Barrick's bet on African gold maestro faces first test in Congo
Barrick Gold Corp.’s decision to double down on Africa is a bet on Randgold Resources Ltd. boss Mark Bristow keeping his Midas touch on a continent where many miners have floundered. That wager is facing its first test.
Among the assets Barrick will acquire in the $5.4 billion deal for Randgold is Kibali, a mine Bristow built from scratch in the Democratic Republic of Congo. While that operation has been a crowning achievement for Randgold, it’s set to challenge Bristow’s trouble-shooting skills even before he takes over as chief executive officer of the enlarged company.
Sokimo, Randgold’s state-owned partner in Kibali, has protested that it wasn’t informed of the deal in advance and said it would “ assert its rights.”
Barrick won’t be the first company to be squeezed by an increasingly assertive government in Kinshasa, Congo’s capital. Mining giant Glencore Plc paid $150 million earlier this year to settle a dispute with state-owned Gecamines, which used identical resource-nationalist language as Sokimo when objecting to Freeport-McMoRan Inc.’s plan to sell a copper and cobalt mine to Chinese buyers. Freeport is said to have paid Gecamines $100 million to smooth the transaction.
Even Bristow came away empty handed when he led fellow CEOs in lobbying for concessions on Congo’s new mining code. While the latest spat won’t lead to a repeat of March’s face-to-face showdown with President Joseph Kabila, Bristow has already come out fighting, rebuffing Sokimo’s assertion that it is entitled to intervene as the merger would introduce a “de facto new partner” at Kibali. The deal “would have no effect” on the company that owns Kibali, Randgold said.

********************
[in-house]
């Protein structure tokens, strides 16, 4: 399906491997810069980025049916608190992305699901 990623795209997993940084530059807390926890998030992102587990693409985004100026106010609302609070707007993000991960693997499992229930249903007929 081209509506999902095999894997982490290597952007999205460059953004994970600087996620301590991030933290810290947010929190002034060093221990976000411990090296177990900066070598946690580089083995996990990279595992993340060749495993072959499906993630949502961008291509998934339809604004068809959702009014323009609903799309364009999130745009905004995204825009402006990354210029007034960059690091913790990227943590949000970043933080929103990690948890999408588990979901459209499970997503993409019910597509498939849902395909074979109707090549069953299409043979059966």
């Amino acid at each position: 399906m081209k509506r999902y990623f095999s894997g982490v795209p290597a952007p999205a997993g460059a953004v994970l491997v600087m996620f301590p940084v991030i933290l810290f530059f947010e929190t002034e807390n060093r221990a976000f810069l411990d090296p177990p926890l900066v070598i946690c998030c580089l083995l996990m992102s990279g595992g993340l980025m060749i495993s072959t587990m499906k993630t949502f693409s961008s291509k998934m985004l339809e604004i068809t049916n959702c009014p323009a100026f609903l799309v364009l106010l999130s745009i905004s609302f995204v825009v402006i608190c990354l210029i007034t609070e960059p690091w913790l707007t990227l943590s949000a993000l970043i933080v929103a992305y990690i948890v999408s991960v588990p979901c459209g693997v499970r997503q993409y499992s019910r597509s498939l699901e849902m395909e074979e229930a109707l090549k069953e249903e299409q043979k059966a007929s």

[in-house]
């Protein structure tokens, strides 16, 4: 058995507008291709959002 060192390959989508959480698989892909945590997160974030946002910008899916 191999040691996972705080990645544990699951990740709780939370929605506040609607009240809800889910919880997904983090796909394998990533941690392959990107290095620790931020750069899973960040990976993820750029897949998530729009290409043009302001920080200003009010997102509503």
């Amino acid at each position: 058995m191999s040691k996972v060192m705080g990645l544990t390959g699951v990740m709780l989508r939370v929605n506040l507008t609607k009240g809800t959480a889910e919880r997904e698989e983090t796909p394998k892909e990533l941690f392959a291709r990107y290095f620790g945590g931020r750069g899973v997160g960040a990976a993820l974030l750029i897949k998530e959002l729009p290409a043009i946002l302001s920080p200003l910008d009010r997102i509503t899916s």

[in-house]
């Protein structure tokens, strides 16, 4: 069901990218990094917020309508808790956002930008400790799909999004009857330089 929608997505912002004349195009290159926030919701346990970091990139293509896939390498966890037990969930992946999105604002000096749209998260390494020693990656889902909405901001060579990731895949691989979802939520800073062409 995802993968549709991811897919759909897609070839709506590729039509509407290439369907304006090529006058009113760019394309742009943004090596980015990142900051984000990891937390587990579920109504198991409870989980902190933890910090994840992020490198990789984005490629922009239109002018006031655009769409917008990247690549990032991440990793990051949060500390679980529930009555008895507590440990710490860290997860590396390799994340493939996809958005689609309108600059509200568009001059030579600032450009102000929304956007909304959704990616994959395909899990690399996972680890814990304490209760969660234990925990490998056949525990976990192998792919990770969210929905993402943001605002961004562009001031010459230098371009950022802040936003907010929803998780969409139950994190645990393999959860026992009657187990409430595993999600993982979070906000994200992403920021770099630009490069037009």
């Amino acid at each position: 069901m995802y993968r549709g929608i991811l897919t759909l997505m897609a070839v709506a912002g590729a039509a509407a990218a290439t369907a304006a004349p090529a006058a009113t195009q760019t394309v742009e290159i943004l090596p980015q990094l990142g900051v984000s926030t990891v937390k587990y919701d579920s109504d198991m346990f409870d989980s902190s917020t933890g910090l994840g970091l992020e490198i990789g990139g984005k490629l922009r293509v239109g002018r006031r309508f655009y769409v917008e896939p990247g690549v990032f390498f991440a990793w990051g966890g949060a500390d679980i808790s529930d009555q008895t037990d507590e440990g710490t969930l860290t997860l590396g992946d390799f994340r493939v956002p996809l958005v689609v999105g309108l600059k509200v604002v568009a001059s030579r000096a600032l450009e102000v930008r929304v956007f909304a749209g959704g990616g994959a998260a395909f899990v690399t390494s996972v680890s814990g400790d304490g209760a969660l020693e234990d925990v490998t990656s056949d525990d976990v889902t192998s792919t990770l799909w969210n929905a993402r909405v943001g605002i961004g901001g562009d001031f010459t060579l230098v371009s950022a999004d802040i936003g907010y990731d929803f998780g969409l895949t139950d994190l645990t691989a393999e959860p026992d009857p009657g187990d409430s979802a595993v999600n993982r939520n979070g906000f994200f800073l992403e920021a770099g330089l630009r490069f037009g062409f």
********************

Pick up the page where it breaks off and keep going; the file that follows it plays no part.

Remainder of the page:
“The Congo government can’t block the transaction,” Bristow said. “We’ve engaged with the government in accordance with the legislation.”
Bristow said comparisons with Freeport are misleading as the U.S. company was exiting Congo as part of its deal.
“It’s a very different transaction to that which we are proposing,” said Bristow, who was in Kinshasa this week. “There’s no change of control for Kibali.”
That hasn’t stopped Congo’s Mining Minister Martin Kabwelulu from invoking the nation’s new law, which decrees any takeover at a mine requires government approval. The proposed merger “must obtain the prior agreement of the Congolese state” to take effect at Kibali, Kabwelulu said Sept. 28, even though Randgold owns only 45 percent of the project. AngloGold Ashanti Ltd. owns the same share, while Sokimo — officially known as Societe Miniere de Kilo Moto — holds 10 percent.
Bristow said Randgold has supplied Kabwelulu with all requested information and “in the fullness of time, I am sure we will come to the right conclusion."
Randgold’s proven track record and ability to negotiate such regulatory roadblocks is central to its appeal. Volatile bullion prices haven’t derailed its profit-making abilities and it’s the best performer on the FTSE 100 Index this century.
By contrast, Barrick’s African unit, Acacia Mining Plc, has long been mired in conflict with Tanzania’s government. Last year, the country banned exports of mineral concentrates and slapped Acacia with a $190 billion tax bill, forcing the company to shutter some production.
Once the Canadian company has completed its acquisition of Randgold, it would favor taking back control of its separately listed Tanzanian assets, according to people familiar with the situation. That would allow Bristow, who has publicly criticized Barrick’s handling of the Tanzania crisis, to plot a turnaround.
Before that happens, the swashbuckling South African must silence the rumblings of discontent in Congo. While Sokimo’s claims “seem rather weak” in legal terms, it may be emboldened by the Freeport and Glencore settlements, said Elisabeth Caesens, director of Brussels-based Resource Matters, a non-profit organization focused on better governance and greater transparency in Congo’s mining industry.
“One might expect Sokimo to stand firm until some kind of compromise is reached,” she said.
(By William Clowes and Thomas Biesheuvel)